The forgotten muscles in your feet… and bunions.

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The foot and ankle contain: 26 bones (One-quarter of the bones in the human body are in the feet.); 33 joints; more than 100 muscles, tendons and ligaments.

The muscles in the feet are called the ‘intrinsic foot muscles’, these muscles often get forgotten about. Their daily routine is often left to being put in a shoe all day and forgotten about while we work.

However, once you look at the roles of each of the individual foot muscles you start to see how dynamic each of them can be and how they can relate to common chronic foot problems that some of us suffer from on a daily basis.

Ever heard of bunions? Plantar Fasciitis? had pain at the ball of the feet?
These are all injuries that can be related to weak or non-firing intrinsic foot musculature (Bunions especially!)

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Try it now, see if some of your foot muscles are not firing properly, a good simple test is to try spreading your toes apart. Can you do it with all of them? Even the little toe? On both sides?
Another one some people struggle with is raising your big toe while keeping the other four flat on the floor, can you do it?

If you find you can do something on one side but not on the other, the likelihood is that that muscle has been turned off from not being challenged regularly. As you may have guessed, this can lead to compensations as we are designed to use all muscles at some point and when we dont have that muscle something else has to take the brunt of the force.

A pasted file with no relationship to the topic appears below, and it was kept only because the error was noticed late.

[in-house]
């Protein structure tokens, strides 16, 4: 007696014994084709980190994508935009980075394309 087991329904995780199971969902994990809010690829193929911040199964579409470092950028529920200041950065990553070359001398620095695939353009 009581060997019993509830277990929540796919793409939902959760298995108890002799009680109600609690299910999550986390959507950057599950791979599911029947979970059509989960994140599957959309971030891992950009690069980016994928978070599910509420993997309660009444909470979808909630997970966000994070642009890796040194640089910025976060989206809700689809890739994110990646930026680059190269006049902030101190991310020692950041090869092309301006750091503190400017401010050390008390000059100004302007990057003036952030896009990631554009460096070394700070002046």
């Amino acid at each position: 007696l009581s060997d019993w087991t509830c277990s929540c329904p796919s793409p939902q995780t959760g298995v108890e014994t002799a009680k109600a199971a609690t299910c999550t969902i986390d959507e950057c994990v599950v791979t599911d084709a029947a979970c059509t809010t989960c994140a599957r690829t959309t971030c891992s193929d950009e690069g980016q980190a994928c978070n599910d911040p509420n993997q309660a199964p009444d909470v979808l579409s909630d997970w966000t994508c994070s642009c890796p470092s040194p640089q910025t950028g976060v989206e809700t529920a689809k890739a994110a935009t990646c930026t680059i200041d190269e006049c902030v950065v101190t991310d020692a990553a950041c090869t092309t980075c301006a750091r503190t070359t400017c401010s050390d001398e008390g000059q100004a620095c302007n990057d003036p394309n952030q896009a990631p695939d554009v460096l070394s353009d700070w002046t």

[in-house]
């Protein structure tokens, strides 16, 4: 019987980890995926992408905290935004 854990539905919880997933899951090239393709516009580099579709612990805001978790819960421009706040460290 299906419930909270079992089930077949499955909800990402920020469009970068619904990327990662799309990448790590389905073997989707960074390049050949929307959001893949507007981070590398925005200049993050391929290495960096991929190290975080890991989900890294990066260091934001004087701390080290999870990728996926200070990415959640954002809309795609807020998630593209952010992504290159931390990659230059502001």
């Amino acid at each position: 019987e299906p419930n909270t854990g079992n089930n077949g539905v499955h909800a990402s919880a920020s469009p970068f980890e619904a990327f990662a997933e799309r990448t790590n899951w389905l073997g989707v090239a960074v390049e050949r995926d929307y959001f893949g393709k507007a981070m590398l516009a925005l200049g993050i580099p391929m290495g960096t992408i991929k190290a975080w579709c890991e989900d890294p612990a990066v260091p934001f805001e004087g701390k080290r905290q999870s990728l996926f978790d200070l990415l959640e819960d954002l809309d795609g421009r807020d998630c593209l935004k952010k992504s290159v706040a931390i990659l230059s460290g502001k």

Pain usually builds over time, a bit like how a bunion gets worse and worse over time, the muscle responsible for bunion formation is Abductor Hallucis. When this muscle stops firing the big toe starts to drift toward the 2nd toe and base of the big toe starts taking too much force when walking and pain begins to develop as the bone is not designed to be used for pushing off with walking.

However, get that bad boy moving again and voila! The toes is back in the game (as long as you keep challenging it). The same can be the case with different intrinsic foot muscles with certain onsets of Plantar Fasciitis (policeman’s heel) or pain at the ball of the foot.

There are some great videos out there showing you how to isolate the individual foot muscles, with some very impressive results, Check out the video I’ve posted below.

Improving these muscles can help stop some very painful chronic injuries. It can also improve your balance and co-ordination as your brain has better feedback from the feet. Try experimenting with toe spacers or toe alignment splints to help your foot re-engage the muscles function though ultimately some soft tissue work and actively challenging the toes on a daily basis is how you will get your feet working properly again.

Hope you find this useful,

Danny

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